Horror, madness, violence and the dark forces hidden in humanity abound in this collection of Poe's brilliant tales, including - among others - the bloody, brutal and baffling murder of a mother and daughter in Paris in The Murders in the Rue Morgue, the creeping insanity of The Tell-Tale Heart, the Gothic nightmare of The Masque of the Red Death, and the terrible doom of The Fall of the House of Usher. 

It's not the only Poe story that could be read for Halloween, let's be honest, but I happen to have this as a separate book from my Poe collection and like the synopsis it has a bit of all the others! 

7.  Doctor Jekyll and Mr. Hyde by Robert Louis Stevenson 

Published as a shilling shocker, Robert Louis Stevenson's dark psychological fantasy gave birth to the idea of the split personality. The story of respectable Dr Jekyll's strange association with damnable young man Edward Hyde; the hunt through fog-bound London for a killer; and the final revelation of Hyde's true identity is a chilling exploration of humanity's basest capacity for evil.

Another of the DUH books, let's be honest! I actually only read this after seeing a theatrical version of this a few years ago! 

8. The Legend Of Sleepy Hollow by Washington Irving

Set near the Dutch settlement of Tarry Town in the secluded and mysterious glen of Sleepy Hollow, Icabod Crane competes with Brom Bones for the attention of the beautiful Katrina. As Icabod heads home, he is hunted by the Headless Horseman. This creature may be the ghost of a Hessian soldier or something else altogether. Originally written in 1820, Washington Irving's haunting, yet humorous narrative describes of the local schoolmaster whose lonely journey home turns into a night of delightful terror when he is met on the road by the Headless Horseman.

Definitely a DUH book, at least for me. I'm not gonna lie, I actually watch the film version with Christopher Walken in it every year! I was watching the TV  show as well, but actually gave up. Anyway, I decided to read the book after watching them!  

9. Young Goodman Brown by Nathaniel Hawthorne

While travelling into the forest on an errand, Young Goodman Brown and his wife happen upon a Sabbath for witches where they are offered as new converts, prompting Brown to question his faith and trust in his spouse. Set in Puritan Salem, Massachusetts, “Young Goodman Brown” reflects author Nathaniel Hawthorne’s perspective on this dark period of American history. Hawthorne was widely known for his common use of seventeenth-century Salem as a setting for his stories, which allegorically criticize Puritan values as contradictory. Although Hawthorne himself felt the story was not memorable, esteemed authors like Herman Melville, Henry James, Edgar Allan Poe, and even Stephen King have praised it as one of his best works.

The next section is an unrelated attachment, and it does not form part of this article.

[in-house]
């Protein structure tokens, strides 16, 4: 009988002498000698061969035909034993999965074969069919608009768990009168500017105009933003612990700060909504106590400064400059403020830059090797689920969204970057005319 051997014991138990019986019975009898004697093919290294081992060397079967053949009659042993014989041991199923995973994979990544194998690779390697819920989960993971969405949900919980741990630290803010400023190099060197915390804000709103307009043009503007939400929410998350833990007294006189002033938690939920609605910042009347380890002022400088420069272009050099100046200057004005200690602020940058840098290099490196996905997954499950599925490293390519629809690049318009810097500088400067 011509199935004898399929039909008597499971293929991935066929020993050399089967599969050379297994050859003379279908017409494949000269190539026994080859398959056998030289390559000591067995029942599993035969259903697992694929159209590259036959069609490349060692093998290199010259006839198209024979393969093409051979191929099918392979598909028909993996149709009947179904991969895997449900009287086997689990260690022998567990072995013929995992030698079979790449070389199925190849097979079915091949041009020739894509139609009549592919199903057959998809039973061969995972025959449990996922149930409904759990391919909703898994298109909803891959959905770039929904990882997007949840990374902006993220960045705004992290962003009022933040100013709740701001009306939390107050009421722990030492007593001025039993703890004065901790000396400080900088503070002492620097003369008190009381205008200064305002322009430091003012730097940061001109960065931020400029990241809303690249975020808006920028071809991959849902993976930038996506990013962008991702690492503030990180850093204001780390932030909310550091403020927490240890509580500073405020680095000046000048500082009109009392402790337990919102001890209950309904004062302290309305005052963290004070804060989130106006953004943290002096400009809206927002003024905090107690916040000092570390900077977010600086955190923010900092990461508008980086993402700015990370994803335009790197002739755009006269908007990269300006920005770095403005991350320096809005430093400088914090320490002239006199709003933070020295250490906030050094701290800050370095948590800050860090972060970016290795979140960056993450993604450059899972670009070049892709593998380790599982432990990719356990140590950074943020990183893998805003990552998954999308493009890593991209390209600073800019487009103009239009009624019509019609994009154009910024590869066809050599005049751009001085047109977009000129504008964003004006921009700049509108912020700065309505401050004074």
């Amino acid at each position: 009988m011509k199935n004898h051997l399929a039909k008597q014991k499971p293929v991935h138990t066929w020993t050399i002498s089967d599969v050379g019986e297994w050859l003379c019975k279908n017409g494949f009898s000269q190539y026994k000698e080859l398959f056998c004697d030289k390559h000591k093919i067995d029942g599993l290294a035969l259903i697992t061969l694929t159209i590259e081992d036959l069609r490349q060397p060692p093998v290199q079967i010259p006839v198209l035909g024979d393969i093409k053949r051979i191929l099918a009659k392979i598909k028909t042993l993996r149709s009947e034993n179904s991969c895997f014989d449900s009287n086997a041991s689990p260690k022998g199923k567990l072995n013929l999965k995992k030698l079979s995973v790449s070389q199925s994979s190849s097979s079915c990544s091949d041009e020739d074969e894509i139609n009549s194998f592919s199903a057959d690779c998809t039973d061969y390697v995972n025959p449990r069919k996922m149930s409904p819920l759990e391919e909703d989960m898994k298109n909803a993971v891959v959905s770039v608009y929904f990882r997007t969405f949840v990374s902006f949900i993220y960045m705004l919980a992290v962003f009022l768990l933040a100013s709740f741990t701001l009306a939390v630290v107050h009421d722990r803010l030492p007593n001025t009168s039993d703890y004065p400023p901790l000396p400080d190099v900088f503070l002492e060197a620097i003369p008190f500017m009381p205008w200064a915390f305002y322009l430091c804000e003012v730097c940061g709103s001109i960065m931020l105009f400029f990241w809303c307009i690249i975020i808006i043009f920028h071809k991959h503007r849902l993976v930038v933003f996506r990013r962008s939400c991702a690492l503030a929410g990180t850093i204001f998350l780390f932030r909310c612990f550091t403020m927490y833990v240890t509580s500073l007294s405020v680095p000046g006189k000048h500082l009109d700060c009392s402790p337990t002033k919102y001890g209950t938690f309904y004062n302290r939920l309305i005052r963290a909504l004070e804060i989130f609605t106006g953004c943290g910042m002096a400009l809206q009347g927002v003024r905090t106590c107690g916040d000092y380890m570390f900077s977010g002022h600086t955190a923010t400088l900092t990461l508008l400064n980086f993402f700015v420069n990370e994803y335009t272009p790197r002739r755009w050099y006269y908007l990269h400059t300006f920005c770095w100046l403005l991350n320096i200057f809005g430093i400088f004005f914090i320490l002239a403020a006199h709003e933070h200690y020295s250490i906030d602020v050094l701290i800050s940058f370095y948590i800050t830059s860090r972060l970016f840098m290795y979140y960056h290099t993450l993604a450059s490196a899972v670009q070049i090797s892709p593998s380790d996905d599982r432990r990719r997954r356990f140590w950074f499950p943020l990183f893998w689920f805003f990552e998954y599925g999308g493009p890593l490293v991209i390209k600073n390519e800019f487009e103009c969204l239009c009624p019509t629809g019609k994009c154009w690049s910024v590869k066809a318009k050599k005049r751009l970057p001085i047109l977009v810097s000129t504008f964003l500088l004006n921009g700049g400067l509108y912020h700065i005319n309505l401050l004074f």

A definite Halloween read, don'tcha think? 

10. The Woman In Black by Susan Hill 

Arthur Kipps, a young lawyer, travels to a remote village to put the affairs of a recently deceased client, Alice Drablow in order. As he works alone in her isolated house, Kipps begins to uncover disturbing secrets - and his unease grows when he glimpses a mysterious woman dressed in black. The locals are strangely unwilling to talk about the unsettling occurrence, and Kipps is forced to uncover the true identity of the Woman in Black on his own, leading to a desperate race against time when he discovers her true intent...

Right, so maybe not a complete classic what with it's pub date....BUT...it's a classic for me. Why? Because GCSE Drama year two, we all had to go on a trip up to London to see it and let me give you all some advice. If you go to see the play, don't sit in the aisle seats. Just don't. You're not entirely safe up in the circle either. As if the stage version didn't freak me out enough I also decided to watch the film....and then read the book....yup. I'm a mug!